Verses 5-8: It is for the Lord that my soul waits, for the gifts of his grace, and the working of his power. We must hope for that only which he has promised in his word. Like those who wish to see the dawn, being very desirous that light would come long before day; but still more earnestly does a good man long for the tokens of God's favor, and the visits of his grace. Let all that devote themselves to the Lord, cheerfully stay themselves on him. This redemption is redemption from all sin. Jesus Christ saves his people from their sins, both from the condemning and from the commanding power of sin. It is plenteous redemption; there is an all-sufficient fullness in the Redeemer, enough for all, enough for each; therefore enough for me, says the believer. Redemption from sin includes redemption from all other evils, therefore it is a plenteous redemption, through the atoning blood of Jesus, who shall redeem his people from all their sins. All that wait on God for mercy and grace, are sure to have peace.


From the Books of the Prophets
2 Samuel 14:25-33
Absalom Shunned by David


14:25 In all Israel there was not a man so highly praised for his handsome appearance as Absalom. From the top of his head to the sole of his foot there was no blemish in him. 26 Whenever he cut the hair of his head—he used to cut his hair once a year because it became too heavy for him—he would weigh it, and its weight was two hundred shekels by the royal standard.

27 Three sons and a daughter were born to Absalom. His daughter’s name was Tamar, and she became a beautiful woman.

28 Absalom lived two years in Jerusalem without seeing the king’s face. 29 Then Absalom sent for Joab in order to send him to the king, but Joab refused to come to him. So he sent a second time, but he refused to come. 30 Then he said to his servants, “Look, Joab’s field is next to mine, and he has barley there. Go and set it on fire.” So Absalom’s servants set the field on fire.

31 Then Joab did go to Absalom’s house, and he said to him, “Why have your servants set my field on fire?”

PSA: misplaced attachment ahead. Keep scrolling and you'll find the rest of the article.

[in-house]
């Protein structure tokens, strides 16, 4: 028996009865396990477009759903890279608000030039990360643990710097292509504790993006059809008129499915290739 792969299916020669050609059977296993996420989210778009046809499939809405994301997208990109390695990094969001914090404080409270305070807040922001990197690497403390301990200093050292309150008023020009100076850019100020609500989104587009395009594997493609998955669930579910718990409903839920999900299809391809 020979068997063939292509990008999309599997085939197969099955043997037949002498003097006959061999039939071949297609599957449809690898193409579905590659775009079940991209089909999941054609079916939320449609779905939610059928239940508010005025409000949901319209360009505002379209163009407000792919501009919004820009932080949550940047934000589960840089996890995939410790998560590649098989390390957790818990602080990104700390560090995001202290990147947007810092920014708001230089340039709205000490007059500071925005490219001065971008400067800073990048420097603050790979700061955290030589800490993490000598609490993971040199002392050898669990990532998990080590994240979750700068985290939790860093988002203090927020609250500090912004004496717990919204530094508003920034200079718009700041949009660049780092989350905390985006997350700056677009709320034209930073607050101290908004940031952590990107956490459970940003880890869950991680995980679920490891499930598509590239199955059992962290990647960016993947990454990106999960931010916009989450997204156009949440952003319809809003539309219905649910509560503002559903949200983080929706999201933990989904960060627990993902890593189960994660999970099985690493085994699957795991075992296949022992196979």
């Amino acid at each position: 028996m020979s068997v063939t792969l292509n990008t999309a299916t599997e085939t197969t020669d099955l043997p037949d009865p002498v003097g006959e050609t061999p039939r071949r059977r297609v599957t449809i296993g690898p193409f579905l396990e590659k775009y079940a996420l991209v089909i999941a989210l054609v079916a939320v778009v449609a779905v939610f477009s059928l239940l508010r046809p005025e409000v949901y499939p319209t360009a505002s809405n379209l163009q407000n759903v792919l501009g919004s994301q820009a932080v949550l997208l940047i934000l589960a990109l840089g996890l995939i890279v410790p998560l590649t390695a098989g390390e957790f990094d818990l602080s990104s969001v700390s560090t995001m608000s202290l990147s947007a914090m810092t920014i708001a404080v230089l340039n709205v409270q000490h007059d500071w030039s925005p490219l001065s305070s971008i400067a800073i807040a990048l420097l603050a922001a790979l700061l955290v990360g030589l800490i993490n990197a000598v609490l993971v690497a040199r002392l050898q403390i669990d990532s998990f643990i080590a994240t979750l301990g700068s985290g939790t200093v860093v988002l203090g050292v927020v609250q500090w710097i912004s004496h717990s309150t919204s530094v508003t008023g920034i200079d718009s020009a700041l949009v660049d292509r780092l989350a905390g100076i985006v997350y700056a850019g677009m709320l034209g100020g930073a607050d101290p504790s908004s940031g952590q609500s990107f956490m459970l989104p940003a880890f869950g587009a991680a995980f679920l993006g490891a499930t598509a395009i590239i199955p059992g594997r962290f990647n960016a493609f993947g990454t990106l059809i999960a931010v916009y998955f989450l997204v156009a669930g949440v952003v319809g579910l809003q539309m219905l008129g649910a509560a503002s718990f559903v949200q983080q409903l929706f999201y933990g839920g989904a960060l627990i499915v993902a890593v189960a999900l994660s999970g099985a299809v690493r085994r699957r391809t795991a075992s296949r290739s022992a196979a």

32 Absalom said to Joab, “Look, I sent word to you and said, ‘Come here so I can send you to the king to ask, “Why have I come from Geshur? It would be better for me if I were still there!”’ Now then, I want to see the king’s face, and if I am guilty of anything, let him put me to death.”

33 So Joab went to the king and told him this. Then the king summoned Absalom, and he came in and bowed down with his face to the ground before the king. And the king kissed Absalom.

Commentary
Verses 25-27: Nothing is said of Absalom's wisdom and piety. All here said of him is, that he was very handsome. A poor commendation for a man that had nothing else in him valuable. Many a polluted, deformed soul dwells in a fair and comely body. And we read that he had a very fine head of hair. It was a burden to him, but he would not cut it as long as he could bear the weight. That which feeds and gratifies pride, is not complained of, though uneasy. May the Lord grant us the beauty of holiness, and the adorning of a meek and quiet spirit! Only those who fear God are truly happy.

Verses 28-33: By his insolent carriage toward Joab, Absalom brought Joab to plead for him. By his insolent message to the king, he gained his wishes. When parents and rulers countenance such characters, they will soon suffer the most fatal effects. But did the compassion of a father prevail to reconcile him to an impenitent son, and shall penitent sinners question the compassion of Him who is the Father of mercies?


From the Epistles
Galatians 6:1-10
Bear One Another’s Burdens


6:1 Brothers and sisters, if someone is caught in a sin, you who live by the Spirit should restore that person gently. But watch yourselves, or you also may be tempted. 2 Carry each other’s burdens, and in this way you will fulfill the law of Christ. 3 If anyone thinks they are something when they are not, they deceive themselves. 4 Each one should test their own actions. Then they can take pride in themselves alone, without comparing themselves to someone else, 5 for each one should carry their own load. 6 Nevertheless, the one who receives instruction in the word should share all good things with their instructor.